Definition 1 [19] for matrix Θ, there is a constrained equidistance constant δs, which is the minimum value that holds the following equation.

$$ \left(1-{\delta}_s\right){\left\Vert {x}_s\right\Vert}_2^2\le {\left\Vert \Theta {x}_s\right\Vert}_2^2\le \left(1+{\delta}_s\right){\left\Vert {x}_s\right\Vert}_2^2 $$
(4)

Here, s = 1, 2,... is an arbitrary integer, and x is an arbitrary s-order sparse vector. If a matrix Θ conforms to (4), then Θ satisfies the constraint equidistant property. If δs is not too close to 1, it is not very rigorous to say that Θ conforms to the s-order constraint isometric property. When this property is present, the matrix approximation contains the Euclidean distance of the sparse signal x, which in turn implies that the x sparse vector cannot be in the null space of the Θ matrix.

In practice, we not only care about the recovery of sparse signals, but also those near-sparse signals (the signal vector has some smaller values in addition to the elements with larger values). Therefore, for the near sparse signal vector \( \hat{x} \), assuming that there are k large element values, the remaining elements are zero except for the k larger elements, denoted by \( {\hat{x}}_k \).

Theorem 1 assumes a 2 k-order RIP constant B of a matrix A. For C, the solution x is obtained according to D to satisfy the following formula:

$$ {\left\Vert {x}^{\ast }-\hat{x}\right\Vert}_2\le {C}_0{k}^{-1/2}{\left\Vert x-{\hat{x}}_k\right\Vert}_1 $$
(5)

C0 is a constant. In fact, if \( \hat{x} \) is a standard k sparse vector, then \( \hat{x} \) can be completely recovered from y, and for near-sparse signals, it can be fully recovered under the condition of satisfying Eq. (5).

System model

Working structure of wireless sensor network

Wireless sensor network is composed of many autonomous sensor nodes, which can detect the physical state of the surrounding environment. Each physical node consists of four parts: sensor unit, processing unit, communication unit, and energy supply unit. Wireless sensor nodes usually collect environmental data, such as temperature, pressure, flow rate, humidity and location, and then send these data to the central node (sink) through wireless transmission, and the central node uses other transmission media for transmission. In addition to the aggregation node, each wireless sensor node collects information within its monitoring range and sends it to the aggregation point, so a large number of data in the aggregation point may cause data transmission blocking. In wireless sensor network, compression sensing technology is introduced, and compression sampling is carried out in the process of data acquisition, which can greatly reduce the amount of data transmission and energy consumption.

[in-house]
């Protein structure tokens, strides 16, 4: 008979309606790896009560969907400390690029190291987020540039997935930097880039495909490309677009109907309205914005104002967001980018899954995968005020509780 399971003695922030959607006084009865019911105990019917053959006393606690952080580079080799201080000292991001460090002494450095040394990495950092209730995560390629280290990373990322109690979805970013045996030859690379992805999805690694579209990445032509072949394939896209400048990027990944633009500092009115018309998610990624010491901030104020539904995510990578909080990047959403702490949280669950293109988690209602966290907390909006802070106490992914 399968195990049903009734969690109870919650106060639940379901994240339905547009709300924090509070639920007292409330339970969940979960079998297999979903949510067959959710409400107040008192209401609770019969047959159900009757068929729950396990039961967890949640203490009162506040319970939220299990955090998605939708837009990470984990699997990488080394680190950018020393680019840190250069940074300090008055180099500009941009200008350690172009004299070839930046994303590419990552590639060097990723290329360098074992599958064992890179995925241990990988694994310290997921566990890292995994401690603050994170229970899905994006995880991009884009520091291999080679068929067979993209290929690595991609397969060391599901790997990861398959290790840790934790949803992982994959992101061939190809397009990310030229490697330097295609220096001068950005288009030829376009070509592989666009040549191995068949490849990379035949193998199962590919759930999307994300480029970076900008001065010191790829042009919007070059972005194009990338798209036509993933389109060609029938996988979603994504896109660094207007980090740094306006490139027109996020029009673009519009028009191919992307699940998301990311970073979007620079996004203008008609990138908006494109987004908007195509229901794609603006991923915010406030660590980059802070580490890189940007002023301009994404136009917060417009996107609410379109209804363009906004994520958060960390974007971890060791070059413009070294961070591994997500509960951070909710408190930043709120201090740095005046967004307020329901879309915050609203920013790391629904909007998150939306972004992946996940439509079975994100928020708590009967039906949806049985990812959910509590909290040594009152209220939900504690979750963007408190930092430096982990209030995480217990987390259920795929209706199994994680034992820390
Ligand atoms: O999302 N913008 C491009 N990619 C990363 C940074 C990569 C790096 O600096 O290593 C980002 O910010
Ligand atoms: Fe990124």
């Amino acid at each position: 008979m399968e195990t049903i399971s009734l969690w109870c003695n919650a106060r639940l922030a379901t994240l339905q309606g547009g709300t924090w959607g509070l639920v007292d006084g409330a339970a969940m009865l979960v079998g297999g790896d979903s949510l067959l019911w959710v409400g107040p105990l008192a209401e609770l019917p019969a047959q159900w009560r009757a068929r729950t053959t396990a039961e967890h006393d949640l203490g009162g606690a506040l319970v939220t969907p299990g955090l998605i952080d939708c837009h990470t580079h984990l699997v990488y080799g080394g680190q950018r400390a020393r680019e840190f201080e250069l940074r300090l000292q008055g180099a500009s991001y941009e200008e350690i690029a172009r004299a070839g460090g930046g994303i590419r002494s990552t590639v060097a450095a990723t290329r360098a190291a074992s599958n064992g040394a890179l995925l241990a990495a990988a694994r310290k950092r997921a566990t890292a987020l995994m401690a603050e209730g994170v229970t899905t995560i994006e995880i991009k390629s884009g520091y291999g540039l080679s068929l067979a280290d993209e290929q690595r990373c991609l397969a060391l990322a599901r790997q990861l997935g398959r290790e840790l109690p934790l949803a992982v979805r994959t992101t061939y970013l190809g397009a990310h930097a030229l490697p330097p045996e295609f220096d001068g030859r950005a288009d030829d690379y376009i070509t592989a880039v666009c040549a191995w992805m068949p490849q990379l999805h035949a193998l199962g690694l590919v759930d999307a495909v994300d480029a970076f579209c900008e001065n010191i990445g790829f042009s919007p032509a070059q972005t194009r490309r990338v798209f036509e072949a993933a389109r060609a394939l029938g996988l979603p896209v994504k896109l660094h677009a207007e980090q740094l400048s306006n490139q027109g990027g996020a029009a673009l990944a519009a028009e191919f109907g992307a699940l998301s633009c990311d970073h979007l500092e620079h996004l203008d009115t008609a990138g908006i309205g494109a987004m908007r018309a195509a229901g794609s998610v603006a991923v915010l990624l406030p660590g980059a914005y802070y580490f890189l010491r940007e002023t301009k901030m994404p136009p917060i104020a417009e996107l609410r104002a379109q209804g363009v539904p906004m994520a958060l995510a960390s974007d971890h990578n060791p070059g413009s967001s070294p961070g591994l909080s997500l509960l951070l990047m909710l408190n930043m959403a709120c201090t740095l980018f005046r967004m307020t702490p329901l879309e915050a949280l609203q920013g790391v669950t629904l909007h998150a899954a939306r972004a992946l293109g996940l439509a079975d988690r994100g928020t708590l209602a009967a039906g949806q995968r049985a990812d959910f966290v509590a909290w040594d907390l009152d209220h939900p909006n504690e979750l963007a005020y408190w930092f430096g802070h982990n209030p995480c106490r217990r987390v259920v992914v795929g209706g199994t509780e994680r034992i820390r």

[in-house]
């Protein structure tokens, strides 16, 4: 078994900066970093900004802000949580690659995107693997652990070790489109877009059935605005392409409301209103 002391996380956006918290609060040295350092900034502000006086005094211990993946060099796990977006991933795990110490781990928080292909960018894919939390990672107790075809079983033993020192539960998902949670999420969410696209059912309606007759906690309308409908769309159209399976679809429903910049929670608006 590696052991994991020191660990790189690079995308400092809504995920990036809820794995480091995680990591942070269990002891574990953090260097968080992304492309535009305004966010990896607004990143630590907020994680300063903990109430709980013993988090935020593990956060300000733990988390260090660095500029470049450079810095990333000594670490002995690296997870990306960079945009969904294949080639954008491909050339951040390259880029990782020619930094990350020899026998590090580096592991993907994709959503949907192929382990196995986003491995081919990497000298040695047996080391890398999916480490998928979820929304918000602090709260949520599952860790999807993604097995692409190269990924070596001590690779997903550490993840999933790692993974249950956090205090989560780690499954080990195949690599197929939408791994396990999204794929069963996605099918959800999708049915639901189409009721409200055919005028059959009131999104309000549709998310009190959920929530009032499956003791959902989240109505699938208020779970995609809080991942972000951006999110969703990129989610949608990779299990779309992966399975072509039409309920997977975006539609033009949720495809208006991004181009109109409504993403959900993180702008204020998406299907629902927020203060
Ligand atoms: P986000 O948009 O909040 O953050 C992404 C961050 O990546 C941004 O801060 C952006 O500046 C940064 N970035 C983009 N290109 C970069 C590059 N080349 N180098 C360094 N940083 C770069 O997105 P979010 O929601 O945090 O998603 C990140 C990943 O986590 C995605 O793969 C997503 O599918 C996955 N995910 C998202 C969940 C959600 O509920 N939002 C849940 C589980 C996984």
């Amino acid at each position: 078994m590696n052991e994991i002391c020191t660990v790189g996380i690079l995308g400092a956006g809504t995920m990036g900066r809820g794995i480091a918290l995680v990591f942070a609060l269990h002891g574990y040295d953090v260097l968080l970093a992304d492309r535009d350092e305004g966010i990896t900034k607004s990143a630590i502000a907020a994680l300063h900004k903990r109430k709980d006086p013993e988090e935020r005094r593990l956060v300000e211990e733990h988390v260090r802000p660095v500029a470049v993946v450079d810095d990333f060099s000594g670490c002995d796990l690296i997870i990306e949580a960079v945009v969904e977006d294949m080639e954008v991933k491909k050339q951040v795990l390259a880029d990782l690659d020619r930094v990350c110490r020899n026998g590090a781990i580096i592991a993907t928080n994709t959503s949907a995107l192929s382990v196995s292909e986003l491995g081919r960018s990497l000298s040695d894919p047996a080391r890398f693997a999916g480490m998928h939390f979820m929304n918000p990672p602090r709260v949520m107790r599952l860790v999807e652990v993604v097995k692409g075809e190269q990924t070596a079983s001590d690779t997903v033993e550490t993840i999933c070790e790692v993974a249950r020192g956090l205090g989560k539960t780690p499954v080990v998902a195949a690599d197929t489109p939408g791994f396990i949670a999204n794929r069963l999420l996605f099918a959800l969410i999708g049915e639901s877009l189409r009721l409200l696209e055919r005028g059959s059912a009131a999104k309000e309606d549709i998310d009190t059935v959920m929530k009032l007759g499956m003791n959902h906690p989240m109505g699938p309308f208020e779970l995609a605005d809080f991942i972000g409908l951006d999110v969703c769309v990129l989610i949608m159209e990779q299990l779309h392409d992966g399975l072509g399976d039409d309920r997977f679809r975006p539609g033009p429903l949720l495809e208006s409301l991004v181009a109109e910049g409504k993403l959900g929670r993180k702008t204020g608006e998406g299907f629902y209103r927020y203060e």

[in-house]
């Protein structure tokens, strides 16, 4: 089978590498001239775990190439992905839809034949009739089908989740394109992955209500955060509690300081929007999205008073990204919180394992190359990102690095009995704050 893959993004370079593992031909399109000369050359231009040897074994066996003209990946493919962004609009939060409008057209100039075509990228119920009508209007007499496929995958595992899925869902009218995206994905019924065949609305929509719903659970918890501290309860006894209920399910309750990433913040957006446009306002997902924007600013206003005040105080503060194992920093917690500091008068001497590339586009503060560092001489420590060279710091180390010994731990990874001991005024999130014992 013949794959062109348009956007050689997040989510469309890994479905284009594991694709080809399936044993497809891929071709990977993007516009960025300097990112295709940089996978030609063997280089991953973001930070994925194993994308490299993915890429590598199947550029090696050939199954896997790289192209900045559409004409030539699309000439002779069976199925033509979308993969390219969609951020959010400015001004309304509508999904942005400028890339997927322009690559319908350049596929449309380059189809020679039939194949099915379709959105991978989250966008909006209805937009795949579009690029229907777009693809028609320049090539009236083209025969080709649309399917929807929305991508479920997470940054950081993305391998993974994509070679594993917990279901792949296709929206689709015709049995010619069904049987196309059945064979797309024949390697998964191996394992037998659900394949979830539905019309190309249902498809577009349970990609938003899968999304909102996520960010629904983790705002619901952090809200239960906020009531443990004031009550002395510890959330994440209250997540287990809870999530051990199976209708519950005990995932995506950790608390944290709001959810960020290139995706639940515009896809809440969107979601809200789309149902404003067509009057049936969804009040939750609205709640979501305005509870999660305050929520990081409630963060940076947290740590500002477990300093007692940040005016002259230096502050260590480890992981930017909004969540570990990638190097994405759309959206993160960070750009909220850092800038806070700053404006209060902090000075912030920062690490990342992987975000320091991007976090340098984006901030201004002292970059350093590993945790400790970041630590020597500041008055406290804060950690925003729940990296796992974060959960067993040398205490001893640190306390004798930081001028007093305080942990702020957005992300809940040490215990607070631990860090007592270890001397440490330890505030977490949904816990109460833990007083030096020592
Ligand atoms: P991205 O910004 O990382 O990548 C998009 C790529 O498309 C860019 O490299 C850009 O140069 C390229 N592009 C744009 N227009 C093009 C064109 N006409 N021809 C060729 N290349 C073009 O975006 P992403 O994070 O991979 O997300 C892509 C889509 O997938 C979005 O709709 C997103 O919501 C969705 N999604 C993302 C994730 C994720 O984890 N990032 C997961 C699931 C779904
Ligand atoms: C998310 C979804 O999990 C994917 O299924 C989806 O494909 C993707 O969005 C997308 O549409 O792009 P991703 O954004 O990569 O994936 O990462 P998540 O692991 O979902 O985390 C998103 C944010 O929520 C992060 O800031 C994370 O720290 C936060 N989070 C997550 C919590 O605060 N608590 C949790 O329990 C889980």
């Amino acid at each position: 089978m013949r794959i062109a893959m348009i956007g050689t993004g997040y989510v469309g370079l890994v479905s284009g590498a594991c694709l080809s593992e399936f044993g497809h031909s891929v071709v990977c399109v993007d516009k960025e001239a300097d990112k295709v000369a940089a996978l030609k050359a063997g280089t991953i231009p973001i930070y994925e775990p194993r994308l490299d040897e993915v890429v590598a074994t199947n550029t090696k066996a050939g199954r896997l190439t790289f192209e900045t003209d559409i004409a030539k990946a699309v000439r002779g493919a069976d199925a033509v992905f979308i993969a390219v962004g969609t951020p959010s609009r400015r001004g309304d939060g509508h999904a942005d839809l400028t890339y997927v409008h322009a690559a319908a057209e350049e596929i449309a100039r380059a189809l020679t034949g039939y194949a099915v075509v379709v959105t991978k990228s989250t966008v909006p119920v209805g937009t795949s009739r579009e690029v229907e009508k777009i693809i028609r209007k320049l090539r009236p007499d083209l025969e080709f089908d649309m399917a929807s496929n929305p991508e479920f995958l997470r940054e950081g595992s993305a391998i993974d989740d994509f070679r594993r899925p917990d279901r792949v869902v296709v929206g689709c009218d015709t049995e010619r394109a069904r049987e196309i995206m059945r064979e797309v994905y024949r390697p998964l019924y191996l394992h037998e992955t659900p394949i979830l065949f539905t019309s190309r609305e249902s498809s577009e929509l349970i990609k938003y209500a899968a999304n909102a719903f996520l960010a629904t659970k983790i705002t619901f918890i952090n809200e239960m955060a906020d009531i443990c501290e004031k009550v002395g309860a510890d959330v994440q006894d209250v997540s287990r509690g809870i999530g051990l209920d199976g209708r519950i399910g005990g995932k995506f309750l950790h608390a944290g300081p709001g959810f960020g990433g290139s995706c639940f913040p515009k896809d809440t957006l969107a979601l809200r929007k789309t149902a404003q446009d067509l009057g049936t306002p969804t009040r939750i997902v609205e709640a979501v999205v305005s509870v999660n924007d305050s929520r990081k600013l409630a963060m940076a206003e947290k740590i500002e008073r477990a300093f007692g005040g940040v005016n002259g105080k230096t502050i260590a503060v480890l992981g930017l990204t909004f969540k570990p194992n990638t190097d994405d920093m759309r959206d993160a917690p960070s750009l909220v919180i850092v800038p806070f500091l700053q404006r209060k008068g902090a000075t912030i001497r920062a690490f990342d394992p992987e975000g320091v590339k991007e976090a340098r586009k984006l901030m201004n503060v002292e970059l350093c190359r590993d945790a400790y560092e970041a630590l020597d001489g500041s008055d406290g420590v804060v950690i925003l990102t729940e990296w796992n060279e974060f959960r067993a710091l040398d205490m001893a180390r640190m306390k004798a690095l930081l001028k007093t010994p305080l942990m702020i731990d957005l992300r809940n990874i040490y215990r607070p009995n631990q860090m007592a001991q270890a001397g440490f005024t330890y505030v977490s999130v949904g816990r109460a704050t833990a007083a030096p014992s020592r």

The wireless sensor system based on compressed sensing works in the following way: each target periodically transmits a signal, the transmission period is T, and the targets are independent of each other and do not require synchronization. The sensor periodically collects the signal, and the period is also T. after the end of the period time slice, each sensor sends the result to the central node, which recovers the data using the perception matrix, then transmits it, and finally analyzes the data at the processing end. As shown in Fig. 1, the solid dot represents the sensor node, and the square represents the center node.

Fig. 1
figure1

Communication structure of wireless sensor network

Suppose that there are N sensors randomly distributed in the detection area, they can detect the event signals generated in the area. K represents the number of times the sensor node transmits in the period T. Considering that in wireless sensor network, a large amount of data transmission in a long time interval will consume more energy, and frequent data transmission in a short time interval will also cause the energy consumption of nodes to be too fast, so the selection of K plays an important role in balancing the energy consumption of nodes. Each node periodically detects the event signals in this region and gets a vector sequence x, which is usually non sparse, so sparse transformation is needed. Choosing appropriate sparse transform basis can improve the robustness of transmission signal and the accuracy of reconstruction signal.

Data sampling in wireless sensor networks with compressed sensing

Generally, wireless sensor network consists of a large number of sensor nodes, which have the ability of acquisition, processing, communication, and control, and can monitor the real environment. A wireless sensor network with n nodes, the data collected by each node in a cycle is Xi, i = 1,2,3.... Here, Xi is a scalar, so in a period, the whole wireless sensor network data constitutes a vector, which is expressed as:

$$ \mathrm{X}={\left[{\mathrm{x}}_1,\mathrm{x},\dots {\mathrm{x}}_{\mathrm{n}}\right]}^T $$
(6)

In general, for wireless sensor networks, to obtain complete information, it needs a complete n samples of signal x, and compression sensing can recover the complete wireless sensor signal (β includes non-zero coefficient) by acquiring the transformation coefficient β (||β||0 < <N) of the signal.